Sandy Bremner
Sandy Bremner chair of the River Dee Trust. Picture by Wullie Marr / DCT Media.

What impact have warmer temperatures had?

Sandy Bremner, chair of the River Dee Trust conservation charity said high temperatures in the river had adverse consequences for the fish in its waters . It can cause thermal stress leading to small fish to stop feeding, and making them vulnerable to predators and disease.

He said: “The conditions that we’ve experienced over the last few weeks have been among the worst we’ve seen for decades.

“The river has suffered dangerously high temperatures, low water levels, that’s had an on impact on the on the ecosystem. We’re incredibly concerned about the the fish that have managed to enter the river, that have come up through shallow conditions and come across high temperatures, relatively low oxygen levels. Salmon has, over the millennia, evolved as a cold water species.”

He added: “We’ve been told by scientists that the kinds of conditions that we experienced this year, we could have expected to see in the past once every 18 years, now we’re being told that we can expect them every other year.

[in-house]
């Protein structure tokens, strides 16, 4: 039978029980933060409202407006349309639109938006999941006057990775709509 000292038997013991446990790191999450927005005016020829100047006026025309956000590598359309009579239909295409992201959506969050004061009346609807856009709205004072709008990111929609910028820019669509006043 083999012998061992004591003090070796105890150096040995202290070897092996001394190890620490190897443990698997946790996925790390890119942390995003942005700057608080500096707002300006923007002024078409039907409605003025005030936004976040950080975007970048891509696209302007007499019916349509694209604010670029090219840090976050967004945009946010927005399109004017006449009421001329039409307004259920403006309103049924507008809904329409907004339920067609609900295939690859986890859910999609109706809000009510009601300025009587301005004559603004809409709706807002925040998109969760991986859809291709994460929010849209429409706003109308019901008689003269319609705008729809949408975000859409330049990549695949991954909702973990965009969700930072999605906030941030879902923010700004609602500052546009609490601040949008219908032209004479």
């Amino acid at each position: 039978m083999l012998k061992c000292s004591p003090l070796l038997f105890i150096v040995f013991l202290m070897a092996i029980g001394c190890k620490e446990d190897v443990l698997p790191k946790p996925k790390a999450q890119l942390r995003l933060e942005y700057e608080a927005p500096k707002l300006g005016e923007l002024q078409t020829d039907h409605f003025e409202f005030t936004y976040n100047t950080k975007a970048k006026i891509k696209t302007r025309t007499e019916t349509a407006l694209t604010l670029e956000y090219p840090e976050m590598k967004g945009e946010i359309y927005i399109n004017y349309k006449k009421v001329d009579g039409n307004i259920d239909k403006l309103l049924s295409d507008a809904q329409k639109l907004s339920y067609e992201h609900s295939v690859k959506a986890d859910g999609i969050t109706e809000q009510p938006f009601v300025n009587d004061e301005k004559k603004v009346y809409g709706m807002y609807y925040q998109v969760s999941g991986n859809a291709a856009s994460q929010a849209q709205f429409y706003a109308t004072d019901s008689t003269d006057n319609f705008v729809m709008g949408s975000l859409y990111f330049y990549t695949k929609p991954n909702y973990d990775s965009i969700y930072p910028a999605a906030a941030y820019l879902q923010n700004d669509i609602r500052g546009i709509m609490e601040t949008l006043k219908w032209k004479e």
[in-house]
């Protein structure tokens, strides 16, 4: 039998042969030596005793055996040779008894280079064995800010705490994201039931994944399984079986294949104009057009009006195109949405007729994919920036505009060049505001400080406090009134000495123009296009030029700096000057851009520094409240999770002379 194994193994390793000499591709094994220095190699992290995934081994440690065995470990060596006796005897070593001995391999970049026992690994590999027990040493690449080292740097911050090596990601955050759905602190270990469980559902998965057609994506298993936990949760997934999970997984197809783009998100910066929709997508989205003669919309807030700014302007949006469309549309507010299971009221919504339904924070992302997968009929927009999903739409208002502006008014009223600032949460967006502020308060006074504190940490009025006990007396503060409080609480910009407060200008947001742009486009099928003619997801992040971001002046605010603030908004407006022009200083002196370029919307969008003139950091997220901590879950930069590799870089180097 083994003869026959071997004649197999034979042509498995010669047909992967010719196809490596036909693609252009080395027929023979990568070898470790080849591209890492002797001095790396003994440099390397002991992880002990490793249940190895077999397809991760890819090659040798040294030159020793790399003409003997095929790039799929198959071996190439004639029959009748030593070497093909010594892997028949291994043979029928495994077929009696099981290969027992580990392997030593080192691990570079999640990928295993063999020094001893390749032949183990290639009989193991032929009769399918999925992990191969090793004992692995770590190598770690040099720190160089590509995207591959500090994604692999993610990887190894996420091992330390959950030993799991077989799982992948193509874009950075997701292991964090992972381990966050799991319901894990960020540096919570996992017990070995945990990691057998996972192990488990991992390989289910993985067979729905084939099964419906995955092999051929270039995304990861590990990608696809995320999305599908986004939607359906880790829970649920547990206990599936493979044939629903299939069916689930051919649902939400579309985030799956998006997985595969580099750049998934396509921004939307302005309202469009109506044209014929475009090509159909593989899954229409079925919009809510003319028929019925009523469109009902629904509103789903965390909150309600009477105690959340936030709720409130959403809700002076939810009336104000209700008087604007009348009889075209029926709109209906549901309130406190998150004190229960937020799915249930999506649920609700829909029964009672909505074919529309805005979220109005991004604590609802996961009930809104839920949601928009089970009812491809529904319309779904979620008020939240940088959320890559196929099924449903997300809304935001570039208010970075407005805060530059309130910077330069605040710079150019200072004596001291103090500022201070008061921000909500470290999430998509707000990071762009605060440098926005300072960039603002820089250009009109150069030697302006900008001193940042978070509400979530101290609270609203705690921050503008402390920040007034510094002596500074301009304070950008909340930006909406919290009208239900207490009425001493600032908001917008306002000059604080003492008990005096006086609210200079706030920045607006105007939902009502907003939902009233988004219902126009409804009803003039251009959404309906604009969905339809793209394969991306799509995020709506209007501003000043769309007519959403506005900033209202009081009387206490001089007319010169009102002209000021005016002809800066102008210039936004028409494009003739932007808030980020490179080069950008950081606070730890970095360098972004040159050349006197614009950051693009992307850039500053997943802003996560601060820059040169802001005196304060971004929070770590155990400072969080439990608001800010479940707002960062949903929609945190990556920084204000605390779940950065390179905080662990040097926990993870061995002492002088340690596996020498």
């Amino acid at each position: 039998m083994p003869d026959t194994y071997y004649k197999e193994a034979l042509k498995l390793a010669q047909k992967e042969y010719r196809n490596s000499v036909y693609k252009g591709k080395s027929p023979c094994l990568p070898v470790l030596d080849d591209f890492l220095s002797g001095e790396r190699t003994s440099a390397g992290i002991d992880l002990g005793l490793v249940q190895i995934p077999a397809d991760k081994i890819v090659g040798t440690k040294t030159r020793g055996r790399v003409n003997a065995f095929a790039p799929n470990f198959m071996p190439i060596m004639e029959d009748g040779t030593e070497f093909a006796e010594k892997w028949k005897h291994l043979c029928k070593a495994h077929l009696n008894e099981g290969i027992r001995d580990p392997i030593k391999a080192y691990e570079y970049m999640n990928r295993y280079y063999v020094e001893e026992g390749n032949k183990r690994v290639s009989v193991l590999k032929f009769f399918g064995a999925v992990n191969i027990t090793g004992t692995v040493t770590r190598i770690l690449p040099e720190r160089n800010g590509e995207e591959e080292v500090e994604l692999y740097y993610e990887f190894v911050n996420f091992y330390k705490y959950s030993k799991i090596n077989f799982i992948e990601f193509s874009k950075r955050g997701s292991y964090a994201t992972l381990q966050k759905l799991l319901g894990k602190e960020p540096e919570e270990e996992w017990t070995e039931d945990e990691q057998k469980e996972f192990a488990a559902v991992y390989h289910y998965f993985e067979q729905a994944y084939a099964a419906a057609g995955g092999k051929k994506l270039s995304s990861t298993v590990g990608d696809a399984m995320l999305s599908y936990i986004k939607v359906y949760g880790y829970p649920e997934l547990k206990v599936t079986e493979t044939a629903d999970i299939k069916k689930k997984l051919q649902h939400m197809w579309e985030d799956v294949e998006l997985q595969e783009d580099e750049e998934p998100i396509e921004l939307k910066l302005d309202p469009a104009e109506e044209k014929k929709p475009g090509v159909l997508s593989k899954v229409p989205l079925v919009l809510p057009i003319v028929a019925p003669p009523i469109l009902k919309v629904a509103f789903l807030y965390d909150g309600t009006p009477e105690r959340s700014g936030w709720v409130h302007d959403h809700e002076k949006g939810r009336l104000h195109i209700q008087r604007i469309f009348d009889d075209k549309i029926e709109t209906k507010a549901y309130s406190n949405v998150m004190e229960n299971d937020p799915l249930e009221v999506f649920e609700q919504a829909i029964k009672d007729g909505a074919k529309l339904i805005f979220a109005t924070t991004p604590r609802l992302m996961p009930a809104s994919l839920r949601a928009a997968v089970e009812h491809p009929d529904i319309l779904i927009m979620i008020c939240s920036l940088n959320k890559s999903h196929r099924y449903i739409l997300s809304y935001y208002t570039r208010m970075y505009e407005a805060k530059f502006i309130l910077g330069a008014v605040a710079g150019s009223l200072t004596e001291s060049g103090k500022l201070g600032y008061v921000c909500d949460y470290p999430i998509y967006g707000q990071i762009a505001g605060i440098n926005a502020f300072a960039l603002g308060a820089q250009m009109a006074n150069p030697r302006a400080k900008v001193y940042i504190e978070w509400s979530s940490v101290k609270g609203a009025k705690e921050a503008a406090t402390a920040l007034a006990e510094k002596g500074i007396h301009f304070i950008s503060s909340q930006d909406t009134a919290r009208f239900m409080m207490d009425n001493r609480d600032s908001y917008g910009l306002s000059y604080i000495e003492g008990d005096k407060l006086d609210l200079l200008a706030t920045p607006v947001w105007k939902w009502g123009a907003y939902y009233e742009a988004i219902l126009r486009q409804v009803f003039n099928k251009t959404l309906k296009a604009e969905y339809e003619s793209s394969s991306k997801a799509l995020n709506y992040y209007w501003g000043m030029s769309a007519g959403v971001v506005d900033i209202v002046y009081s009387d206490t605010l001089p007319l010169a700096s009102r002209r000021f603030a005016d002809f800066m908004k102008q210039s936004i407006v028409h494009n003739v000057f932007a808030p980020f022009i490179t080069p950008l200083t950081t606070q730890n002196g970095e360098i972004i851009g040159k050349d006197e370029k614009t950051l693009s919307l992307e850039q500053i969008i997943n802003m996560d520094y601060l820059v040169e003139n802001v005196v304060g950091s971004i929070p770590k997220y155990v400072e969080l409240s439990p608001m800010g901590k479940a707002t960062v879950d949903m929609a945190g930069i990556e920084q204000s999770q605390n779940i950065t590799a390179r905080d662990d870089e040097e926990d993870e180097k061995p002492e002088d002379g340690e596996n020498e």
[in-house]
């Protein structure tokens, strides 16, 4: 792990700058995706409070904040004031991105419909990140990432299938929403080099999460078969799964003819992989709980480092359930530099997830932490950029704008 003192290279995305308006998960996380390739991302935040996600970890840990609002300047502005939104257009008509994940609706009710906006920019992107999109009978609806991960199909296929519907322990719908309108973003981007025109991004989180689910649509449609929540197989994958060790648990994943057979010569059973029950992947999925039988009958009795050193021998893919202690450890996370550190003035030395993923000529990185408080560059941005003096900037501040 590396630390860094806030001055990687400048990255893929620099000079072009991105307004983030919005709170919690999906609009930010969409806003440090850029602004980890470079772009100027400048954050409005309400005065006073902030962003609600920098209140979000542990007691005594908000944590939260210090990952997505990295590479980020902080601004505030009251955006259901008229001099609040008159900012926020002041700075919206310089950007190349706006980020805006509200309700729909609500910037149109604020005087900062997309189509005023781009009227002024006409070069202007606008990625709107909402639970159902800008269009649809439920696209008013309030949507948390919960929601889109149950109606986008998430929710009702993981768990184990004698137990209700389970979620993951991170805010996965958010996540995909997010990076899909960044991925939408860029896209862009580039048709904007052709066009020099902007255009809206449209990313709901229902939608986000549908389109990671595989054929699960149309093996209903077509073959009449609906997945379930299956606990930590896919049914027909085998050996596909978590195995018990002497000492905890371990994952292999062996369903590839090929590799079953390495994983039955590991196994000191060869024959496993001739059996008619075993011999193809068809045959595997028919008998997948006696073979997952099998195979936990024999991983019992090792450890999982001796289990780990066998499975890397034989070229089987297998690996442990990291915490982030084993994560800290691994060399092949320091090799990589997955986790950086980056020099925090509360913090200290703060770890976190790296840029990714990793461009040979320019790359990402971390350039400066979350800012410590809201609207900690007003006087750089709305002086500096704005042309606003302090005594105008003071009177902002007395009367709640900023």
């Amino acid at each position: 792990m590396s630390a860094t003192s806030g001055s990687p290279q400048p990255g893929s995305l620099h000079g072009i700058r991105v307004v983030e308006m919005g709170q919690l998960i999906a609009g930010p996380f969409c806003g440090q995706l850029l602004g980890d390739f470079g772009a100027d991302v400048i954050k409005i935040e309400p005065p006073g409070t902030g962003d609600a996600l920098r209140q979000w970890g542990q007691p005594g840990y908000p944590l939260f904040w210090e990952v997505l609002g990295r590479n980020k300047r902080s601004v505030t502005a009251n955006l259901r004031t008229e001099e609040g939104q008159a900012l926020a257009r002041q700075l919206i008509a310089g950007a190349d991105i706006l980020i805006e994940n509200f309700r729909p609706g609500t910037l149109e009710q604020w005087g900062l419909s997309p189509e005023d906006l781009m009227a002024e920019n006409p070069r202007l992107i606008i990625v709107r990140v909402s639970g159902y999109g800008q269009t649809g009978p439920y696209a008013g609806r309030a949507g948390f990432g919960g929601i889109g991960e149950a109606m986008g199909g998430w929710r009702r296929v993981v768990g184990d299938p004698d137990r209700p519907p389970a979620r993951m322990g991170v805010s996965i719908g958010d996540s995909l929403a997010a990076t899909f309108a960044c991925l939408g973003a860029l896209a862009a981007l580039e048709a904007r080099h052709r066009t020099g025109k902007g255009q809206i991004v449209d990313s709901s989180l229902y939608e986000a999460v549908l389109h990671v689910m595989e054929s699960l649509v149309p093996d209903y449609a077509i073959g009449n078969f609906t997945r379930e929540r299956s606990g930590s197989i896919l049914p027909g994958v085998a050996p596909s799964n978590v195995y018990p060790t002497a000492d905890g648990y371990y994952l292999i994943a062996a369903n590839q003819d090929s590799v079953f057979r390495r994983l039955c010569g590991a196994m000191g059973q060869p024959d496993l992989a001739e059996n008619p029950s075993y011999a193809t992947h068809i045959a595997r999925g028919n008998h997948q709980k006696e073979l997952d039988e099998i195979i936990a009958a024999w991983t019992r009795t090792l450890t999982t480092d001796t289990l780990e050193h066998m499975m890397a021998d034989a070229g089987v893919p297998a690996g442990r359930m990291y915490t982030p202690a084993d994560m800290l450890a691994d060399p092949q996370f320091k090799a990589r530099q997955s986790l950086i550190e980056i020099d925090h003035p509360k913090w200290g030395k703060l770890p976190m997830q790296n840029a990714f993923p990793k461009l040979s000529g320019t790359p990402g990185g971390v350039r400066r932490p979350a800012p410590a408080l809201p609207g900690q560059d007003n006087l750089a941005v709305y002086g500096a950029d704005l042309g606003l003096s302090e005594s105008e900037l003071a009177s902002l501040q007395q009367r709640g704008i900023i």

“So the implications for us, for the river, for the fish, for the ecosystem for the freshwater pearl mussels, which are also endangered. They’re quite profound.”

Roger Knight
Roger Knight, the director of the Spey Fishery Board on the banks of the River Spey. Sandy McCook/DC Thomson

What is the Spey Catchment Initiative?

The Spey supports Atlantic Salmon – a species which needs access to cold, clean water and sea trout.

Director of the Spey Fishery Board, Roger Knight explained: “The warmer it gets, the more stress it creates.  The salmon start off their lives in the rivers in the freshwater environment. They spend between two and three years generally in the rivers before migrating out to sea.  The warm temperatures don’t affect affect them just when they come back in from the sea – it affects the juvenile fish as well.”

“When water temperatures are reaching 26/27 degrees, it puts the fish under considerable stress. If it were to reach 32 degrees, it becomes lethal.”